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Nutrients 2018, 10(4), 429; https://doi.org/10.3390/nu10040429

Both Mother and Infant Require a Vitamin D Supplement to Ensure That Infants’ Vitamin D Status Meets Current Guidelines

1
Departments of Family Medicine and Community Health Sciences, Cumming School of Medicine, University of Calgary, Calgary, AB T2N 1N4, Canada
2
Department of Agricultural, Food and Nutritional Science, University of Alberta, Edmonton, AB T6G 2R3, Canada
3
Faculty of Nursing and Cumming School of Medicine, University of Calgary, Calgary, AB T2N 1N4, Canada
4
Department of Pediatrics, Cumming School of Medicine, University of Calgary, Calgary, AB T2N 1N4, Canada
*
Author to whom correspondence should be addressed.
Received: 28 February 2018 / Revised: 13 March 2018 / Accepted: 23 March 2018 / Published: 29 March 2018
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Abstract

We examined the association between maternal vitamin D intake during breastfeeding with their infants’ vitamin D status in infants who did or did not receive vitamin D supplements to determine whether infant supplementation was sufficient. Using plasma from a subset of breastfed infants in the APrON (Alberta Pregnant Outcomes and Nutrition) cohort, vitamin D status was measured by liquid chromatography-tandem mass spectrometry. Maternal and infants’ dietary data were obtained from APrON’s dietary questionnaires. The median maternal vitamin D intake was 665 International Units (IU)/day, while 25% reported intakes below the recommended 400 IU/day. Of the 224 infants in the cohort, 72% were exclusively breastfed, and 90% were receiving vitamin D supplements. Infants’ median 25(OH)D was 96.0 nmol/L (interquartile ranges (IQR) 77.6–116.2), and 25% had 25(OH)D < 75 nmol/L. An adjusted linear regression model showed that, with a 100 IU increase in maternal vitamin D intake, infants’ 25(OH)D increased by 0.9 nmol/L controlling for race, season, mid-pregnancy maternal 25(OH)D, birthweight, and whether the infant received daily vitamin D supplement (β = 0.008, 95% confidence interval (CI) 0.002, 0.13). These results suggest that, to ensure infant optimal vitamin D status, not only do infants require a supplement, but women also need to meet current recommended vitamin D intake during breastfeeding. View Full-Text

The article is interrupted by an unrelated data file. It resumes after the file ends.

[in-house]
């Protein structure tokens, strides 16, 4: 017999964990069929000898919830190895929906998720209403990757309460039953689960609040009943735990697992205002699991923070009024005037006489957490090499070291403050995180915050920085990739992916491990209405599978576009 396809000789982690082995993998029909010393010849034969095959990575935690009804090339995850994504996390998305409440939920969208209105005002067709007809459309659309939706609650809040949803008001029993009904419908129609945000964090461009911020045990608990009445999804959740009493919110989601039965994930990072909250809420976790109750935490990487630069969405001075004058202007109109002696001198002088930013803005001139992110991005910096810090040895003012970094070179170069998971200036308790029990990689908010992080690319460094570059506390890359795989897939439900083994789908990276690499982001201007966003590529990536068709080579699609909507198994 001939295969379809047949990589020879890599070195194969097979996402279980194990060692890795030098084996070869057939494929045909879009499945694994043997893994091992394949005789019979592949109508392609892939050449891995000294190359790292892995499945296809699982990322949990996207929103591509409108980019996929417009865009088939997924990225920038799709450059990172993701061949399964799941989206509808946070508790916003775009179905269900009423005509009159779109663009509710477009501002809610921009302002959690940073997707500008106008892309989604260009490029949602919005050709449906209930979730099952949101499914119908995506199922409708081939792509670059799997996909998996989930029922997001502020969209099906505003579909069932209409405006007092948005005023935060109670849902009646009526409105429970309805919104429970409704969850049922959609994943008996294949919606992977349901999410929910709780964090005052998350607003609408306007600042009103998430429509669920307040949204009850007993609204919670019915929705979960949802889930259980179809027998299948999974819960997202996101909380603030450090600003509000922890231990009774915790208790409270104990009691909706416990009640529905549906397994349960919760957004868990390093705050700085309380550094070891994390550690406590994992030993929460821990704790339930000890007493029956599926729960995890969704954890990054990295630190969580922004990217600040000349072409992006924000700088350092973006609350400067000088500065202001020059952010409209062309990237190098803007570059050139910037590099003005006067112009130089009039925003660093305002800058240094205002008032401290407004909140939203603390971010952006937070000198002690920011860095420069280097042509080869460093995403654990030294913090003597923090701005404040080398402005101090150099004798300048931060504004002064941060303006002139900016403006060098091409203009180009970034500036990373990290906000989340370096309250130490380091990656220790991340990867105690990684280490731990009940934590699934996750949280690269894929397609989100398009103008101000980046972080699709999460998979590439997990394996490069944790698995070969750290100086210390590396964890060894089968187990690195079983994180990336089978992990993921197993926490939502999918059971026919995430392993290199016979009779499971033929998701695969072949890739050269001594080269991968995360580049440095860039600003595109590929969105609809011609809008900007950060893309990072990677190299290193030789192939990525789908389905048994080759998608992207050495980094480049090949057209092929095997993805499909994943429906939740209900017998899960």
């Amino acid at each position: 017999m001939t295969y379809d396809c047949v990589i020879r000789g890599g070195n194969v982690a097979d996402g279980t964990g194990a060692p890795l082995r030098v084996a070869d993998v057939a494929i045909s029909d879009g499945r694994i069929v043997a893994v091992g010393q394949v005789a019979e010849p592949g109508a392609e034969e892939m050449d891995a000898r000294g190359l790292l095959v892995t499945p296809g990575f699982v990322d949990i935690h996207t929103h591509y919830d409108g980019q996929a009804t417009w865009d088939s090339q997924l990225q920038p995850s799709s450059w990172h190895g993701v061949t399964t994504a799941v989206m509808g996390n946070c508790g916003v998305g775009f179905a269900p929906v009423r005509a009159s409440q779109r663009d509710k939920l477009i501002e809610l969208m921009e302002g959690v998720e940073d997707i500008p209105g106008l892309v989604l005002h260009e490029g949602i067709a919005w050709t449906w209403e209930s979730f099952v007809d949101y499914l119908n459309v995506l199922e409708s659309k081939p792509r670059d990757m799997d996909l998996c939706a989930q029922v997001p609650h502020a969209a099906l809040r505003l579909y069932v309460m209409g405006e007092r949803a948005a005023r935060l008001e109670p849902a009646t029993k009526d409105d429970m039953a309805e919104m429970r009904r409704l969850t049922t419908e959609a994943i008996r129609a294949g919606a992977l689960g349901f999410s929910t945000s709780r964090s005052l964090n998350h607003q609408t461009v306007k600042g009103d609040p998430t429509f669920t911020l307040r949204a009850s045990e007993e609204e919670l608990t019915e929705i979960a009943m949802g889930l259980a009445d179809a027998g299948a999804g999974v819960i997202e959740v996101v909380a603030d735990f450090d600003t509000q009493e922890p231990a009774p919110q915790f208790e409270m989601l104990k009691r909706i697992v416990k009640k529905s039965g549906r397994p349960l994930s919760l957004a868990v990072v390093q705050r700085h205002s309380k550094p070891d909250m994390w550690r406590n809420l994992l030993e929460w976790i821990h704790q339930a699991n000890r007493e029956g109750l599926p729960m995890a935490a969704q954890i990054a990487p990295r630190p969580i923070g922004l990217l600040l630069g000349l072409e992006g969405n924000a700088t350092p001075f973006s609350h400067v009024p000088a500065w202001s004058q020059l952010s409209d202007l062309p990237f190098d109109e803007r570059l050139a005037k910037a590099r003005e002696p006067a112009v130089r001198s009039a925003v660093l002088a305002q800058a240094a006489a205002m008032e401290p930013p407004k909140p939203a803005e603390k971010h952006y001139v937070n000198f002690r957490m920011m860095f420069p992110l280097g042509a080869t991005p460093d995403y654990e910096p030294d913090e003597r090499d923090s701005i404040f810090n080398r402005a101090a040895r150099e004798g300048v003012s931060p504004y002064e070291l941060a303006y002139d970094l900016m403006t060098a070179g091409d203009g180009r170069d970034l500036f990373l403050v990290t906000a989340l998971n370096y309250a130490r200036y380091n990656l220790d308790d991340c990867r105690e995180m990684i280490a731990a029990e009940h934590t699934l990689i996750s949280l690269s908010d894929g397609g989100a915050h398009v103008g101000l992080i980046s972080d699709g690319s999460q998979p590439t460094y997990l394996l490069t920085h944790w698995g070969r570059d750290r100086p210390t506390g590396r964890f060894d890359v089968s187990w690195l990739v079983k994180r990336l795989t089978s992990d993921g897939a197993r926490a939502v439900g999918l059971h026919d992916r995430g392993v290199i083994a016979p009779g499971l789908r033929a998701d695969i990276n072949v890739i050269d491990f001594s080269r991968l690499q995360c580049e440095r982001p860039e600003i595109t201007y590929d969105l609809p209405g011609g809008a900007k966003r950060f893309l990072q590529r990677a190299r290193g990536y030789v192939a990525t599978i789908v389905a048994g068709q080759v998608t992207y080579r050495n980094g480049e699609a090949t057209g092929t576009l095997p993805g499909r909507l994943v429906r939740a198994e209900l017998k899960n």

Keywords: vitamin D; 25(OH)D; breastfeeding; pregnancy; infant vitamin D; 25(OH)D; breastfeeding; pregnancy; infant
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This is an open access article distributed under the Creative Commons Attribution License which permits unrestricted use, distribution, and reproduction in any medium, provided the original work is properly cited. (CC BY 4.0).
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Aghajafari, F.; Field, C.J.; Weinberg, A.R.; Letourneau, N.; APrON Study Team. Both Mother and Infant Require a Vitamin D Supplement to Ensure That Infants’ Vitamin D Status Meets Current Guidelines. Nutrients 2018, 10, 429.

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